Ref books: Lapeyrouse, N.J., 2002. Formulas and calculations for drilling, production and workover, Boston: Gulf Professional publishing.

Bourgoyne, A.J.T., Chenevert , M.E. & Millheim, K.K., 1986. SPE Textbook Series, Volume 2: Applied Drilling Engineering, Society of Petroleum Engineers.

Mitchell, R.F., Miska, S. & Aadny, B.S., 2011. Fundamentals of drilling engineering, Richardson, TX: Society of Petroleum Engineers.

## Drill pipe pulled to lose hydrostatic pressure

You previously learn about hydrostatic pressure lose due to pulling out of hole . This post will use the same concept but we will determine how many feet of drill pipe pulled to lose certain amount of hydrostatic pressure in well bore.

The calculations below have 2 cases of pulling out of hole, pull dry and pull wet. They are different in calculation because amount of drilling fluid out of hole is different. Please follow and understand each case of calculation.

#1: How many feet of pipe pulled DRY to lose certain amount of hydrostatic pressure

Feet = (hydrostatic pressure loss in psi x (casing cap in bbl/ft – pipe displacement in bbl/ft)) ÷ (mud weight in ppg x 0.052 x pipe displacement in bbl/ft)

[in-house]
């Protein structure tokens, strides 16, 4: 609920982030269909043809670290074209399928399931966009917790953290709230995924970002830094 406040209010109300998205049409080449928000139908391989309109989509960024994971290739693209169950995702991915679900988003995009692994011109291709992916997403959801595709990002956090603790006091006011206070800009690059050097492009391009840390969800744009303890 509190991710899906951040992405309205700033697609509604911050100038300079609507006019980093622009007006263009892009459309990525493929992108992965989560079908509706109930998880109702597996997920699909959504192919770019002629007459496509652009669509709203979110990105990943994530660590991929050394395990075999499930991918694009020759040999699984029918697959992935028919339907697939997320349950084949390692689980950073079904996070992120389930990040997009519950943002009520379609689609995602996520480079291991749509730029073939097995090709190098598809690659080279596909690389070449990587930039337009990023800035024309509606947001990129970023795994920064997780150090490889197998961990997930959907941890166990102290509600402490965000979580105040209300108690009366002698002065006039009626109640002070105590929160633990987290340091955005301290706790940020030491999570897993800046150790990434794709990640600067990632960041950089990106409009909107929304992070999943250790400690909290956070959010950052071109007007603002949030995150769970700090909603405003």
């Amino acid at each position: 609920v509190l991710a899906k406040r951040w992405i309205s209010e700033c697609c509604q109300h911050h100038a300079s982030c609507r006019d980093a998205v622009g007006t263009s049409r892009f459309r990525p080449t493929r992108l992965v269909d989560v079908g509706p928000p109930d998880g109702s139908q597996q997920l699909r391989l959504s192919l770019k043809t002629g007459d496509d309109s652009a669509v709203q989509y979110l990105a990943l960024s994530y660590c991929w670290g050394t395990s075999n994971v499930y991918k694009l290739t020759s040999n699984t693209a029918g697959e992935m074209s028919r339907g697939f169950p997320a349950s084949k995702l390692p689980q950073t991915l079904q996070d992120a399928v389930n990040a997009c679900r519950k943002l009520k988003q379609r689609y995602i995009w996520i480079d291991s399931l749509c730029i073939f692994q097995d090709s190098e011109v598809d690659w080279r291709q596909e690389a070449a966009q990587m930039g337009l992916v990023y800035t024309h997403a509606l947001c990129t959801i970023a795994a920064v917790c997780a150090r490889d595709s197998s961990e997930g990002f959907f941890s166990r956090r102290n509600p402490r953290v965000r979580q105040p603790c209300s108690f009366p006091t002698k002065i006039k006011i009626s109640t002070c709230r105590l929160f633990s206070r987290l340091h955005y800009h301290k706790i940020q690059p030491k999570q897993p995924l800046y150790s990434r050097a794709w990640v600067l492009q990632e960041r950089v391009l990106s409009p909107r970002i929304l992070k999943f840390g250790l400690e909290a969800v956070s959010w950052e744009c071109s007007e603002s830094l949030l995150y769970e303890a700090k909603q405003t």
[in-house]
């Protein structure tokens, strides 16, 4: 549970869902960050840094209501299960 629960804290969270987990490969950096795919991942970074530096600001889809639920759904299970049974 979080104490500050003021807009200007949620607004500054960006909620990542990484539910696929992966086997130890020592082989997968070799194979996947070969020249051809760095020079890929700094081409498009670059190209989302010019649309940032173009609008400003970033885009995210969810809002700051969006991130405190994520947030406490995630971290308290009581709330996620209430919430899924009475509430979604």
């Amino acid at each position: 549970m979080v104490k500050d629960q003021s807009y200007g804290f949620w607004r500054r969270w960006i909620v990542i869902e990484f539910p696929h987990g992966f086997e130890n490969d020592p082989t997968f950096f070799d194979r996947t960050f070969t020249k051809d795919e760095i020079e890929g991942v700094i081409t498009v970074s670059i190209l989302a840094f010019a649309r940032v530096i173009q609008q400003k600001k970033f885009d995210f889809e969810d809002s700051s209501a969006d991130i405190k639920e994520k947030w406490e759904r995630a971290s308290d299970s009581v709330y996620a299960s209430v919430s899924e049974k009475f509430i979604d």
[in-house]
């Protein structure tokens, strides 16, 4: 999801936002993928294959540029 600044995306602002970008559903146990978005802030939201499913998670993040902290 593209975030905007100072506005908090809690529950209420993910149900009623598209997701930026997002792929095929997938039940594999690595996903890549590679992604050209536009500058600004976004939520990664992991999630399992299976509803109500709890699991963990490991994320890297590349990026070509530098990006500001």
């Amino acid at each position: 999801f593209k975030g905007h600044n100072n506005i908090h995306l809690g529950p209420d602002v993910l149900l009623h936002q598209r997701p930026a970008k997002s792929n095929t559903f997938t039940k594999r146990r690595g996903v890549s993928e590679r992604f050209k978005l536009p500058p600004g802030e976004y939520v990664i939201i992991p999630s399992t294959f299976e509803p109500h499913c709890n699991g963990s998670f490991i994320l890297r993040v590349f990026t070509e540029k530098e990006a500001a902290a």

Example: Determine the FEET of dry drill pipe that must be pulled to lose the overbalance using the following data:

Hydrostatic pressure loss = 200 psi
Casing capacity = 0.0873 bbl/ft
Pipe displacement = 0.01876 bbl/ft
Mud weight = 12.0 ppg
Ft = 200 psi x (0.0873 – 0.01876) ÷ (12.0 ppg x 0.052 x 0.01876)
Ft = 1171 ft
You need to pull 1171 ft of dry pipe to lose 200 psi hydrostatic pressure.

#2: How many feet of pipe pulled WET to lose certain amount of hydrostatic pressure

Feet = hydrostatic pressure loss in psi x (casing capacity in bbl/ft – drill pipe capacity in bbl/ft – drill pipe displacement in bbl/ft) ÷ {mud wt in ppg x 0.052 x (pipe displacement in bbl/ft + (% of volume in drill pipe out of hole ÷ 100) x pipe capacity in bbl/ft)}

Example: Determine the feet of WET pipe that must be pulled to lose the overbalance using the following data:

% of volume in drill pipe out of hole = 100
Hydrostatic pressure loss = 200 psi
Casing capacity = 0.0873 bbl/ft
Drill pipe capacity = 0.01876 bbl/ft